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Chapter 3

BIOL150 Chapter Notes - Chapter 3: Limnetic Zone, Cyanobacteria, Oceanic Zone


Department
Biology
Course Code
BIOL150
Professor
Rebecca Rooney
Chapter
3

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Biology 150 Chapter 3 The Aquatic Environment
Organismal and Evolutionary Ecology Reading notes
3.1 Aquatic Ecosystems
- Nutrient availability, water depth, and water movement are the 3 key physical
factors affect the distribution and abundance or organisms
3.2 Nutrient Availability
- Nutrient levels limit growth rates in the photosynthetic organisms that provide food
for other species
- In still water, nutrient fall to the bottom and collect in the form of debris; in moving
water, nutrient can be washed away
- The 2 important events that affect nutrient availability in lakes and oceans:
(1) Ocean upwelling
Winds blow: along the coast, the prevailing winds blow north, pushing water at
the surface to the north Surface water moves: as the earth rotates, the
moving surface water is forced offshore Upwelling: as the surface water
moves away from the coast, it is replaced by nutrient-laden water moving up
from the ocean bottom
(2) Lake turnover
Winter stratification: Dense 4 degrees Celsius water at the bottom is nutrient
rich but lack of oxygen while colder water near surface becomes oxygenated. A
gradient in temperaturethermocline (heat slope), thermal stratification occurs.
Spring turnover: Surface water warms to 4 degrees Celsius and sinks carrying
oxygen down and driving nutrients up.
Summer stratification: Dense 4 degrees Celsius water at the bottom becomes
nutrient rich while warmer water near surface becomes oxygenated
Fall turnover: Surface water cools to 4 degrees Celsius and sinks, carrying oxygen
down and driving nutrients up
3.3 Water movement/flow
- Water movement has an effect on productivity and is a physical force that
organisms have to contend with
3.4 Water Depth
- Water absorbs and scatters light, so the amount and types of wavelengths
available to organisms change dramatically as depth increases
- Productivity: the total amount of carbon fixed by photosynthesis per unit area
per year
- Only certain wavelengths of light are available under water, and green algae
photosynthesis is driven most efficiently by wavelengths of about 425 nm and
680 nm
- Intensity of light declines with water depth, light penetrates farther in freshwater
than seawater

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Biology 150 Chapter 3 The Aquatic Environment
Organismal and Evolutionary Ecology Reading notes
3.5 Freshwater Environment: Lakes and Ponds
- Lakes and ponds are distinguished from each other by size: ponds are small,
whereas lakes are large enough that the water in them can be mixed by wind and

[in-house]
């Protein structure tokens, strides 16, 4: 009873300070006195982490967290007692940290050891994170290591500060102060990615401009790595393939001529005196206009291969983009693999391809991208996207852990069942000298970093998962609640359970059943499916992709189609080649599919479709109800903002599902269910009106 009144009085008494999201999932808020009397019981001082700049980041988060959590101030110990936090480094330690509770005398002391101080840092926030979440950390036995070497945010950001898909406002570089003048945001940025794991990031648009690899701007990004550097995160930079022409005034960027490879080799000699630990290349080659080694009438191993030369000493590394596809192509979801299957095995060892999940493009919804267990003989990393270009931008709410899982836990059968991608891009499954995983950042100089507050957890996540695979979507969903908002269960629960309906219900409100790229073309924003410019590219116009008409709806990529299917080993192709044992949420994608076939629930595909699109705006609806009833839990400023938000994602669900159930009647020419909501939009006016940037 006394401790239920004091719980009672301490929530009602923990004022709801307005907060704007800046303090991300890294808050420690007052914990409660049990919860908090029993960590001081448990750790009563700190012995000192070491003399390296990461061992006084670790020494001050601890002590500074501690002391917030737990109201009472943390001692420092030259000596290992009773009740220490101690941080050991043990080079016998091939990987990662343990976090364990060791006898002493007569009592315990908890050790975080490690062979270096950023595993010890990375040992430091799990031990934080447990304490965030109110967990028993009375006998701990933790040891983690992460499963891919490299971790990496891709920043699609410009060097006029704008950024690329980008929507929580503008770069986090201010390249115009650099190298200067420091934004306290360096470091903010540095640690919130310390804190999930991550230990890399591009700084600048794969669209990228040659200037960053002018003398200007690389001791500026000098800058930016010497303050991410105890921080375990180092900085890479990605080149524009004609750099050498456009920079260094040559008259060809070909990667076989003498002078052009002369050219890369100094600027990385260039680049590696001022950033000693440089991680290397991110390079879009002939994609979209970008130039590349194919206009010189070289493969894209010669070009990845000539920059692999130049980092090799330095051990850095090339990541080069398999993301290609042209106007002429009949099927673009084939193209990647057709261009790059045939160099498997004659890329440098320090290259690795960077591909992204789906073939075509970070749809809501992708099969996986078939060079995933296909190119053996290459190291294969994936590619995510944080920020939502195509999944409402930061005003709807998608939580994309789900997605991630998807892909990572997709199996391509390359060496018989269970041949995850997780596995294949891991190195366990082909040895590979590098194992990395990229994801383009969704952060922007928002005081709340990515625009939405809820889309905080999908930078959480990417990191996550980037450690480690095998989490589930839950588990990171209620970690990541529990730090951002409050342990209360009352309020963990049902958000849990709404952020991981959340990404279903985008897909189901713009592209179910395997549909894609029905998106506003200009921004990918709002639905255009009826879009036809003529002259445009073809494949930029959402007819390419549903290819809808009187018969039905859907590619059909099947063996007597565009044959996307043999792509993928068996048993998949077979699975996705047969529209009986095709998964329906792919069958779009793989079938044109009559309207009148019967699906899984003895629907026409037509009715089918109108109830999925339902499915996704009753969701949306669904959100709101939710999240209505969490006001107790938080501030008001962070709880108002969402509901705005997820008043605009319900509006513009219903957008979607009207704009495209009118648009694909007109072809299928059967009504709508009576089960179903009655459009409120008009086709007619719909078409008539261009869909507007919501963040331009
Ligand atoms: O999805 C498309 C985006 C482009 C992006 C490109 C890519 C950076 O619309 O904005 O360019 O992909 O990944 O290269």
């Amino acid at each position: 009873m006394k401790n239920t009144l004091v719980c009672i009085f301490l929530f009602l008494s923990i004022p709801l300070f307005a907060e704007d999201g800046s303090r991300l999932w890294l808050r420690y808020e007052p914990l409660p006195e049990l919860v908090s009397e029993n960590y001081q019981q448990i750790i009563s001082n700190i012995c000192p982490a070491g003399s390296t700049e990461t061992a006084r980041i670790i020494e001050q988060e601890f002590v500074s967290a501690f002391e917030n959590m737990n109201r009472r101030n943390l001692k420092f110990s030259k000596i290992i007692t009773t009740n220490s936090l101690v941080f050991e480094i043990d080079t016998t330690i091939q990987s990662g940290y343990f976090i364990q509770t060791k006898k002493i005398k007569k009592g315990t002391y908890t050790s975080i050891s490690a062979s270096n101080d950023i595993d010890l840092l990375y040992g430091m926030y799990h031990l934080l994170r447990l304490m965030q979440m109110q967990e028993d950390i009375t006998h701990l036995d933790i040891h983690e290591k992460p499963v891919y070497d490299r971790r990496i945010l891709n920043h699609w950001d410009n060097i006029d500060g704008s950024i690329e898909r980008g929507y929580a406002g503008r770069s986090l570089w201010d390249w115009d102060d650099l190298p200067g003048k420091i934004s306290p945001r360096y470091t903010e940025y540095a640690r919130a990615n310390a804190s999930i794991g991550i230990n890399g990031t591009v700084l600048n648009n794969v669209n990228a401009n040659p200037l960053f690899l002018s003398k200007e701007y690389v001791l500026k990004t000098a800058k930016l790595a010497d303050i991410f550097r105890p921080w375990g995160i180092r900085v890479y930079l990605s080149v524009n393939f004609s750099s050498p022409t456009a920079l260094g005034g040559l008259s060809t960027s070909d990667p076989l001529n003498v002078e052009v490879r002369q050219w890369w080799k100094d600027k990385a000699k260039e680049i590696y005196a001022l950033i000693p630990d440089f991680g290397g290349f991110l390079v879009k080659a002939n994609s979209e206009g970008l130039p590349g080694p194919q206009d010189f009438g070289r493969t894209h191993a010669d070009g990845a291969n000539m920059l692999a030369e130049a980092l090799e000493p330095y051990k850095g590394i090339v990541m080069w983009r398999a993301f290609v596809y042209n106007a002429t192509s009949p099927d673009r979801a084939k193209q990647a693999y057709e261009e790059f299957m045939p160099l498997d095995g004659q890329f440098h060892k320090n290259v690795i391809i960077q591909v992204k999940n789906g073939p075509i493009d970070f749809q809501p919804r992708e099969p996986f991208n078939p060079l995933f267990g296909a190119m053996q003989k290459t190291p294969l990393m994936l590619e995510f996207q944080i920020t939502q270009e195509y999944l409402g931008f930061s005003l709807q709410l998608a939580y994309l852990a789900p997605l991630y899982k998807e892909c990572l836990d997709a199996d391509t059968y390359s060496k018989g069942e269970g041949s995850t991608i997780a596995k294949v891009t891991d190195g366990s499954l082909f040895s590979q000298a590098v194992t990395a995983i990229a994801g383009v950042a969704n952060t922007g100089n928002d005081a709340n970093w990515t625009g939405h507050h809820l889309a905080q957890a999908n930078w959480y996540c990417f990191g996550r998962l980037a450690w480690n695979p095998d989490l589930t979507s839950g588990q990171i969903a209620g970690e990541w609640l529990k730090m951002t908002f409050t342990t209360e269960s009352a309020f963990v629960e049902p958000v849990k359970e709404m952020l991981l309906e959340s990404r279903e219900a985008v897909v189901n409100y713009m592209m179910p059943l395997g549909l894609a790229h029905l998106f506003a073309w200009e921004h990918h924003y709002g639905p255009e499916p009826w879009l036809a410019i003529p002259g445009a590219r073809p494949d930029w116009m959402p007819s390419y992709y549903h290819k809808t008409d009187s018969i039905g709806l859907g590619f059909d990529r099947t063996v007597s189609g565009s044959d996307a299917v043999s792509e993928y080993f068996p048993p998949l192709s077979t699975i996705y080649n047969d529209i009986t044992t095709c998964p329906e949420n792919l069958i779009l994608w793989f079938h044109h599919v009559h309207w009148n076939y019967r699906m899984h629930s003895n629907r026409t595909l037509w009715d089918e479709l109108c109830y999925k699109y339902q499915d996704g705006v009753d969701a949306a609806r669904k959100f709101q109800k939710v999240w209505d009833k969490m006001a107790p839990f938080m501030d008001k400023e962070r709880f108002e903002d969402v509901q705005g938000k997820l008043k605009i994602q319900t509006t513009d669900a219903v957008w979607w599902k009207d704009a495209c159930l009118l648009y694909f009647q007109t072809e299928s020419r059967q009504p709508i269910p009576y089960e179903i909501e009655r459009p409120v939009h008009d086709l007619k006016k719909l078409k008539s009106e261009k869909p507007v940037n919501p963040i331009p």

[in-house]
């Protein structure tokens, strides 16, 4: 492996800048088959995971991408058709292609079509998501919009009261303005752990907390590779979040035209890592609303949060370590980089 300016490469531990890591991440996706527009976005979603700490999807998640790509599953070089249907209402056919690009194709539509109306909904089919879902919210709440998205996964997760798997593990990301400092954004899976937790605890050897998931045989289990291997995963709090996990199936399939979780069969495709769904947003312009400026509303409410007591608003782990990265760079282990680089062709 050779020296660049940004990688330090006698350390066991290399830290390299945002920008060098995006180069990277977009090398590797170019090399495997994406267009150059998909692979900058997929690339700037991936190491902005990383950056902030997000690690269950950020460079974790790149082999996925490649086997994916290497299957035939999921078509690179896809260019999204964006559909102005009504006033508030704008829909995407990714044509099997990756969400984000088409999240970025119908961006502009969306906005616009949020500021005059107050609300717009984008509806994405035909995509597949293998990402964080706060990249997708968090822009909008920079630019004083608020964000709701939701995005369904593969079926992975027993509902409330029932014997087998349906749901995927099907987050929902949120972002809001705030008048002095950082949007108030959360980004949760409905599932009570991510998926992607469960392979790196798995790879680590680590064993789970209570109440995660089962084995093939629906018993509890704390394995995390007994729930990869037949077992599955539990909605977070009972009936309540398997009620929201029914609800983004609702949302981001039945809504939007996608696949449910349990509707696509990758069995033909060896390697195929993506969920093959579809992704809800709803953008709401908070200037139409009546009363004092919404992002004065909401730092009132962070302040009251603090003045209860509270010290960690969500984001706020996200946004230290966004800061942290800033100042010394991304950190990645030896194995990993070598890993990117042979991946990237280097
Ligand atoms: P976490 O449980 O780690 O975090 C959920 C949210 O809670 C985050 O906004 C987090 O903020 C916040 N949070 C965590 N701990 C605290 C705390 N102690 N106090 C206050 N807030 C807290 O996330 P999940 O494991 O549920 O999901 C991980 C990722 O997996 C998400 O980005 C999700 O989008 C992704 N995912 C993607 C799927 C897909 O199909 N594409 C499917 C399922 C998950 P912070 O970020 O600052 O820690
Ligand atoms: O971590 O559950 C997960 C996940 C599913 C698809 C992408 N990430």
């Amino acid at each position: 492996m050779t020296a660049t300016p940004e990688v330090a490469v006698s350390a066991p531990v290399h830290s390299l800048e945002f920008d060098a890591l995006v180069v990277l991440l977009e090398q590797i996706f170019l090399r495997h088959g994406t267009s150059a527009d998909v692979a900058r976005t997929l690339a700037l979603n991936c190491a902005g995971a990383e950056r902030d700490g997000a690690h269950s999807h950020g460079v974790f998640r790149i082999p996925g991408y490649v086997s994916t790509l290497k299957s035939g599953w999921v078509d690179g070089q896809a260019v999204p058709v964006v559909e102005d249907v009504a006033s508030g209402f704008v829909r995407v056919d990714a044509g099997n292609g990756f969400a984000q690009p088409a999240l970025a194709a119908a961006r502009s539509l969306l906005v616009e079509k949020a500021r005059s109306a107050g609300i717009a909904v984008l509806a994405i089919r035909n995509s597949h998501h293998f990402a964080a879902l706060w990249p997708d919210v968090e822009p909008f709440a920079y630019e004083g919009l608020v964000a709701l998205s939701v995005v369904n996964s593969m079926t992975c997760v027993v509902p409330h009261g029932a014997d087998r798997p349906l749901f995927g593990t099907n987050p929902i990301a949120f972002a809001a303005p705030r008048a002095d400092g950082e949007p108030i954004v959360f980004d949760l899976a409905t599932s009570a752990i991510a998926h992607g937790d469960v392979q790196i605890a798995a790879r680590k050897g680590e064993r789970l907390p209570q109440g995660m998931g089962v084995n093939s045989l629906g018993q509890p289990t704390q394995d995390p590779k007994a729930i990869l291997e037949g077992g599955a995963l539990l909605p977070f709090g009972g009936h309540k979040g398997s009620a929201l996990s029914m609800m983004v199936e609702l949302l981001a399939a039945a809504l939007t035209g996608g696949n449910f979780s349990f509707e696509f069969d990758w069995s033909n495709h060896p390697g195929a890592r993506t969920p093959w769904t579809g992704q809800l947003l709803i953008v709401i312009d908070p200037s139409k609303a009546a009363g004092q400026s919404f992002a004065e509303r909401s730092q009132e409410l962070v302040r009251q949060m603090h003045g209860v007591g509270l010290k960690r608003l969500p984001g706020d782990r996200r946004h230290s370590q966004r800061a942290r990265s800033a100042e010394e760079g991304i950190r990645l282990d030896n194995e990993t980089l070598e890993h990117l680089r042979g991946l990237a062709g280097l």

wave action
- They occur in high latitudes
- Water Depth
(1) Littoral (“seashore”) zone: consists of the shallow waters along the shore
(2) Limnetic (“lake”) zone: offshore and comprises water that receives enough
light to support photosynthesis
(3) Benthic (“depth”) zone: made up of the substrate
(4) Photic zone: regions of the littoral, limnetic, and benthic zones that receive
sunlight
(5) Aphotic zone: portions of a lake or pond that do not receive sunlight
- Water Flow and Nutrient Availability
Littoral and limnetic zones are typically much warmer and better oxygenated
than the benthic zone, because they receive more solar radiation and are in
contact with oxygen. Benthic zone is more nutrient rich because of the sinking
dead decomposing bodies.
- Organisms
Plankton (cyanobacteria, algae and other microscopic organisms) live in the
photic zone, as do the fish and small crustaceans that eat them. Rooted plants
are common in the shallow parts of the photic zone. Animals that consume dead
organic matter are abundant in the benthic zone.
3.6 Freshwater Environment: Wetlands
- Wetlands are shallow-water habitats where the soil is saturated with water for at
least part of the year
- One thing to be distinguished from terrestrial habitats is the presence of
“indicator” plants that grow only in saturated soils
- Water depth
Different from lakes and ponds for 2 reasons: shallow and have emergent
vegetation (plants that grow above the surface of the water). All or most of the
water in wetlands receives sunlight.
- Water Flow and Nutrient Availability
Types of wetland
Marshes
Swamps
Bogs
Water Flow
Slow but
steady
Slow but
steady
Develop in depressions where
water flow is low or non-existent
Nutrient
Rich
Rich
Oxygen poor or even anoxic;
nutrient poor
If the water is stagnant, oxygen is sued up during the decomposition of dead
organic matter faster than it enters via diffusion from the atmosphere. Once the
oxygen I the water is deleted, decomposition slows. Organic acids and other
acids build up, lowering the pH of the water. At low pH, nitrogen becomes
unavailable to plants.
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